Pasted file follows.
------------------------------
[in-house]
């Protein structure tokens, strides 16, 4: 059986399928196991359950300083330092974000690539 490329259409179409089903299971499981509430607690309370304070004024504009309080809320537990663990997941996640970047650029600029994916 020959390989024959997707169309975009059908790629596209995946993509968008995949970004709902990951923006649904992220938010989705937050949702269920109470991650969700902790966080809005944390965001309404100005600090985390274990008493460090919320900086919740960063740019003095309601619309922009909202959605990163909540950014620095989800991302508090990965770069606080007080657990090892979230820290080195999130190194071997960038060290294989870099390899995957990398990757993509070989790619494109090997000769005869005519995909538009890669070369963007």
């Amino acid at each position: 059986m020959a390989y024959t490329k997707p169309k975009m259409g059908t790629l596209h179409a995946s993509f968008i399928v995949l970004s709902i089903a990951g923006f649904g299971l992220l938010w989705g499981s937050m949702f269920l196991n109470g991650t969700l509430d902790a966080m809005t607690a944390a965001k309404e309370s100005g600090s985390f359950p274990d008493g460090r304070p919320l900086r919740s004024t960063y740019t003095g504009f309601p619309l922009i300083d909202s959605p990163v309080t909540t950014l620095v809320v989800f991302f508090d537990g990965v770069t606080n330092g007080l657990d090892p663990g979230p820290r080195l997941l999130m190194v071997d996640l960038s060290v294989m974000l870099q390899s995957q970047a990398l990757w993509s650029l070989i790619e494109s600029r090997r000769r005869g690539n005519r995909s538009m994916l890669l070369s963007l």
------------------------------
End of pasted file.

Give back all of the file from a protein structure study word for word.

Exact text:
[in-house]
């Protein structure tokens, strides 16, 4: 059986399928196991359950300083330092974000690539 490329259409179409089903299971499981509430607690309370304070004024504009309080809320537990663990997941996640970047650029600029994916 020959390989024959997707169309975009059908790629596209995946993509968008995949970004709902990951923006649904992220938010989705937050949702269920109470991650969700902790966080809005944390965001309404100005600090985390274990008493460090919320900086919740960063740019003095309601619309922009909202959605990163909540950014620095989800991302508090990965770069606080007080657990090892979230820290080195999130190194071997960038060290294989870099390899995957990398990757993509070989790619494109090997000769005869005519995909538009890669070369963007």
């Amino acid at each position: 059986m020959a390989y024959t490329k997707p169309k975009m259409g059908t790629l596209h179409a995946s993509f968008i399928v995949l970004s709902i089903a990951g923006f649904g299971l992220l938010w989705g499981s937050m949702f269920l196991n109470g991650t969700l509430d902790a966080m809005t607690a944390a965001k309404e309370s100005g600090s985390f359950p274990d008493g460090r304070p919320l900086r919740s004024t960063y740019t003095g504009f309601p619309l922009i300083d909202s959605p990163v309080t909540t950014l620095v809320v989800f991302f508090d537990g990965v770069t606080n330092g007080l657990d090892p663990g979230p820290r080195l997941l999130m190194v071997d996640l960038s060290v294989m974000l870099q390899s995957q970047a990398l990757w993509s650029l070989i790619e494109s600029r090997r000769r005869g690539n005519r995909s538009m994916l890669l070369s963007l």